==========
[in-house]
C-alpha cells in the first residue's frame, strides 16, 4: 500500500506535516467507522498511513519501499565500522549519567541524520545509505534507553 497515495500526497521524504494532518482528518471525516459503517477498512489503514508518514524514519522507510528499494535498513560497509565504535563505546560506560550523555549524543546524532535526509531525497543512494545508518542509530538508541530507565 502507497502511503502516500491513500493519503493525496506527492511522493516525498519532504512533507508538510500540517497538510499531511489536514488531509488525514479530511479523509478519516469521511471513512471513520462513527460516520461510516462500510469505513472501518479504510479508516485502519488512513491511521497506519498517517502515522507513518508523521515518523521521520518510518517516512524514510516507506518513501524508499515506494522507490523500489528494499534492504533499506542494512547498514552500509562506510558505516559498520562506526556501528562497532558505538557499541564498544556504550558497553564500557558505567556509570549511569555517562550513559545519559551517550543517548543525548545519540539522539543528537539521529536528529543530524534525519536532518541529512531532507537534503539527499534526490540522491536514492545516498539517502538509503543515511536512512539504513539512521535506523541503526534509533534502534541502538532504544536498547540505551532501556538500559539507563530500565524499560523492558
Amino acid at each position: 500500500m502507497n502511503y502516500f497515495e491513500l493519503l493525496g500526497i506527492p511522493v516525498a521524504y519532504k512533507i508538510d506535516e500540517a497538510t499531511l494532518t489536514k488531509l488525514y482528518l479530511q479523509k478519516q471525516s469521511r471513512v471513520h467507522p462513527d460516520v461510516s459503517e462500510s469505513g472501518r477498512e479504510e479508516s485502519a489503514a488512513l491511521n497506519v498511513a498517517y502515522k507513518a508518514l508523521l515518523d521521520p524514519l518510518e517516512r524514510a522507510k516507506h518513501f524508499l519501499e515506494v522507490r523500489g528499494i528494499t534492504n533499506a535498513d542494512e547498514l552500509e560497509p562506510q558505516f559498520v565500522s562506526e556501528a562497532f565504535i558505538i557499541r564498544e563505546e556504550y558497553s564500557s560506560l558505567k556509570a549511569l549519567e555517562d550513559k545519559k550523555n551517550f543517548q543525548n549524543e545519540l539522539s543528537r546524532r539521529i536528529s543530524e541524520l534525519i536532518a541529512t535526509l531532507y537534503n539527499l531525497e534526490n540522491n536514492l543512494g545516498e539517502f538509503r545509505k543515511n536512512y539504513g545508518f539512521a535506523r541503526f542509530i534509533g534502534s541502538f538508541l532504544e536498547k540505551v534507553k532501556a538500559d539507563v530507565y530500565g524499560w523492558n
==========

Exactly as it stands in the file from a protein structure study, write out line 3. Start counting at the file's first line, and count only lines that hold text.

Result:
Amino acid at each position: 500500500m502507497n502511503y502516500f497515495e491513500l493519503l493525496g500526497i506527492p511522493v516525498a521524504y519532504k512533507i508538510d506535516e500540517a497538510t499531511l494532518t489536514k488531509l488525514y482528518l479530511q479523509k478519516q471525516s469521511r471513512v471513520h467507522p462513527d460516520v461510516s459503517e462500510s469505513g472501518r477498512e479504510e479508516s485502519a489503514a488512513l491511521n497506519v498511513a498517517y502515522k507513518a508518514l508523521l515518523d521521520p524514519l518510518e517516512r524514510a522507510k516507506h518513501f524508499l519501499e515506494v522507490r523500489g528499494i528494499t534492504n533499506a535498513d542494512e547498514l552500509e560497509p562506510q558505516f559498520v565500522s562506526e556501528a562497532f565504535i558505538i557499541r564498544e563505546e556504550y558497553s564500557s560506560l558505567k556509570a549511569l549519567e555517562d550513559k545519559k550523555n551517550f543517548q543525548n549524543e545519540l539522539s543528537r546524532r539521529i536528529s543530524e541524520l534525519i536532518a541529512t535526509l531532507y537534503n539527499l531525497e534526490n540522491n536514492l543512494g545516498e539517502f538509503r545509505k543515511n536512512y539504513g545508518f539512521a535506523r541503526f542509530i534509533g534502534s541502538f538508541l532504544e536498547k540505551v534507553k532501556a538500559d539507563v530507565y530500565g524499560w523492558n